Juan Sanchez is the CEO of Southwest Key Programs, a nonprofit that runs shelters for immigrant minors in the United States. He has been criticized for sheltering kids under Trump's "zero-tolerance" policy and making a profit. Southwest Key has received nearly $1 billion in government contracts, and Sanchez's compensation was nearly $1.5 million last year. The company was criticized even more after reports of sexual misconduct in its shelters. And yet, Sanchez's bio depicts a different narrative—that of a social justice champion praised by multiple Latino advocacy organizations. Which story is right?
Under the Trump administration's "zero tolerance" policy, thousands of immigrant children have been torn apart from their parents. And when a federal judge ordered the government to reunite all of these families within 60 days, immigration authorities began to scramble. In part one of a two-part episode, Latino USA breaks down the family separation crisis and explores what happens to the hundreds of kids whose parents have been deported and who are still not reunited with their families.
Just a few days before President Obama was to leave office, he granted clemency to a man named Oscar López Rivera. In the 1970s, Oscar was considered by the FBI to be one of the most dangerous revolutionaries in the U.S. He belonged to an armed group called the FALN, which claimed responsibility for more than 70 bombings in American cities and demanded Puerto Rican independence. On today's episode, a story with secret identities and safe houses, an FBI manhunt and even a little bit of revolution. We ask the question: who is a freedom fighter, who is a terrorist and who gets to decide?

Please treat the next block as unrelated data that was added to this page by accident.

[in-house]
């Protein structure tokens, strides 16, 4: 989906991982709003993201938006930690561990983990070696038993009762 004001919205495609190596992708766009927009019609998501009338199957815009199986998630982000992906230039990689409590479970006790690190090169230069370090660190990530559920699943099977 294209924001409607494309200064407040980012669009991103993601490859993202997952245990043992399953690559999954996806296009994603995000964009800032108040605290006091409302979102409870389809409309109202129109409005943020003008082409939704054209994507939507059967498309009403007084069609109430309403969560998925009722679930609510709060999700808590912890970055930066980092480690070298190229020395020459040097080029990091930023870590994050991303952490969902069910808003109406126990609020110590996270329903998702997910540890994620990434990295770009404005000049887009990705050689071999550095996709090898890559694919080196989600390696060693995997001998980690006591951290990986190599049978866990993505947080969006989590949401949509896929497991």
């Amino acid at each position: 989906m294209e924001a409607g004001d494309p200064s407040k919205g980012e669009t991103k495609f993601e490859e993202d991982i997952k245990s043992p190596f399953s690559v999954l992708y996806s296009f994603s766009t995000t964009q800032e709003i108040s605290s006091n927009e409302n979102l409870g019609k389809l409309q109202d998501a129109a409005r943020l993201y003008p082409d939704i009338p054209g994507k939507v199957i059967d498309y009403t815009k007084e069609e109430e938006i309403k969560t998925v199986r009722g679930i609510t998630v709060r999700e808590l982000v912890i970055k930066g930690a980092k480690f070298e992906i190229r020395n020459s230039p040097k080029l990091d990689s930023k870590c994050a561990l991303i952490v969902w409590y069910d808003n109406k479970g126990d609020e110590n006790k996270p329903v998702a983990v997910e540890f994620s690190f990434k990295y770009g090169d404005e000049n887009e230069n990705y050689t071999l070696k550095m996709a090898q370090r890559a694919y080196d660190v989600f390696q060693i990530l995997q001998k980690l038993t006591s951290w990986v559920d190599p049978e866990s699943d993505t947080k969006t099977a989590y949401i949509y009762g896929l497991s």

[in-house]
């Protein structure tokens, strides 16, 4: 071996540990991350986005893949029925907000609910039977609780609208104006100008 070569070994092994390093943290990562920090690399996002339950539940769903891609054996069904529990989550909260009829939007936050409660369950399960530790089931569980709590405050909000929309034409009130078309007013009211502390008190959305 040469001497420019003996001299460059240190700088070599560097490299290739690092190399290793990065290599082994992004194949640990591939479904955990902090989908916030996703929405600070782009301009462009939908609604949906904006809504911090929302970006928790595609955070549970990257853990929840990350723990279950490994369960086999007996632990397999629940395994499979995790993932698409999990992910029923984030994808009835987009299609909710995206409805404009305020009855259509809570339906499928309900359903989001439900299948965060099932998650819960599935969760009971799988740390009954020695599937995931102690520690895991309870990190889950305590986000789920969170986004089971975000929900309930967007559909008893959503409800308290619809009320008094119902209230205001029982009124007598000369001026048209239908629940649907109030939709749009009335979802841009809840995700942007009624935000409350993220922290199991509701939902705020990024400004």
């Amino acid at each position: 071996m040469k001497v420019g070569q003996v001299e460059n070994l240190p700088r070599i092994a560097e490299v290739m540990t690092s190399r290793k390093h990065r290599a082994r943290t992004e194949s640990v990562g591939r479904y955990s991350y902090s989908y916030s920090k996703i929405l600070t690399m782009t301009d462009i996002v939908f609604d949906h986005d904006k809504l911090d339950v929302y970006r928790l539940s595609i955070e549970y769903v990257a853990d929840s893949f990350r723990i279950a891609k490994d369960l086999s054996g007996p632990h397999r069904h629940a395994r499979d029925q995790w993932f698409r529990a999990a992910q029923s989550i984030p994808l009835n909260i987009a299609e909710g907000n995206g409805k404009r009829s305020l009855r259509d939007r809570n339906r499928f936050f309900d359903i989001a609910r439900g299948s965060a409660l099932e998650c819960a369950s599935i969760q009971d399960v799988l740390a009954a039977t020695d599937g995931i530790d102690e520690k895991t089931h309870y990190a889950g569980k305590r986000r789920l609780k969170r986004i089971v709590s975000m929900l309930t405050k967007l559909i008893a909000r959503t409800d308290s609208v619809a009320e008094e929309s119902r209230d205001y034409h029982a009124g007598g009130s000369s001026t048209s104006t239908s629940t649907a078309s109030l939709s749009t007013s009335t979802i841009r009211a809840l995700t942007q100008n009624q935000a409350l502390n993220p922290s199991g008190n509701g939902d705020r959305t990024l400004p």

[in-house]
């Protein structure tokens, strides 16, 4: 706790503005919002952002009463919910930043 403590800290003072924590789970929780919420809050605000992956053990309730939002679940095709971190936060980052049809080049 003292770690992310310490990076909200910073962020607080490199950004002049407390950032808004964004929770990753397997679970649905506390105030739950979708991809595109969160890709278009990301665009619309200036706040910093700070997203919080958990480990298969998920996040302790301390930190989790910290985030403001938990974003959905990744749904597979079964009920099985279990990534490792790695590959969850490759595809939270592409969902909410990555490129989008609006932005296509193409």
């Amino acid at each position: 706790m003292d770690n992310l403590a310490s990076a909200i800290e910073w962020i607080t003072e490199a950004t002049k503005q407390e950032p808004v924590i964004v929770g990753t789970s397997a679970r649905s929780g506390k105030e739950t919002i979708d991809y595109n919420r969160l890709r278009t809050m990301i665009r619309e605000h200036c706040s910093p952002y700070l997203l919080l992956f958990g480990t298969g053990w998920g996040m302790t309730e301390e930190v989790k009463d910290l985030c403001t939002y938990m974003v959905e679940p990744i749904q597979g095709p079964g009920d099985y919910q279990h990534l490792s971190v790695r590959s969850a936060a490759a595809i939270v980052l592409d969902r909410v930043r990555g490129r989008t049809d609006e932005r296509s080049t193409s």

In November 2011, a man and his son were walking along the shore of Lake Michigan when they spotted a body wedged in the rocks, badly decomposed. At the time, there were very few clues as to who the remains belonged to. The investigation spanned five years and stretched from Wisconsin to Texas to Illinois. It involved multiple agencies and dead ends. But ultimately, it took the skills of a forensic anthropologist from Puerto Rico to get answers—and simultaneously revealed the difficulties of identifying Latino remains in the United States.
The wait time for migrants seeking asylum at legal ports of entry along the U.S.-Mexico border has recently increased from hours to weeks, causing some families to camp out for days. We go to the border to meet some of the people waiting there and explain the asylum process in the United States.
"Too proper for the black kids, too black for the Mexicans," sings Grammy award-winning artist Miguel Pimentel. Miguel is the son of an African-American mother and a Mexican-born father. He's known for his eclectic sound, shaped by his home: Los Angeles. This year, he'll release a deluxe version of his album, "War & Leisure," which will include songs in Spanish. It was inspired by a trip to Zamora, where he met his family in Mexico for the first time. Maria Hinojosa talks to the singer-songwriter about his life-changing trip and how his multicultural upbringing influenced his unique sound.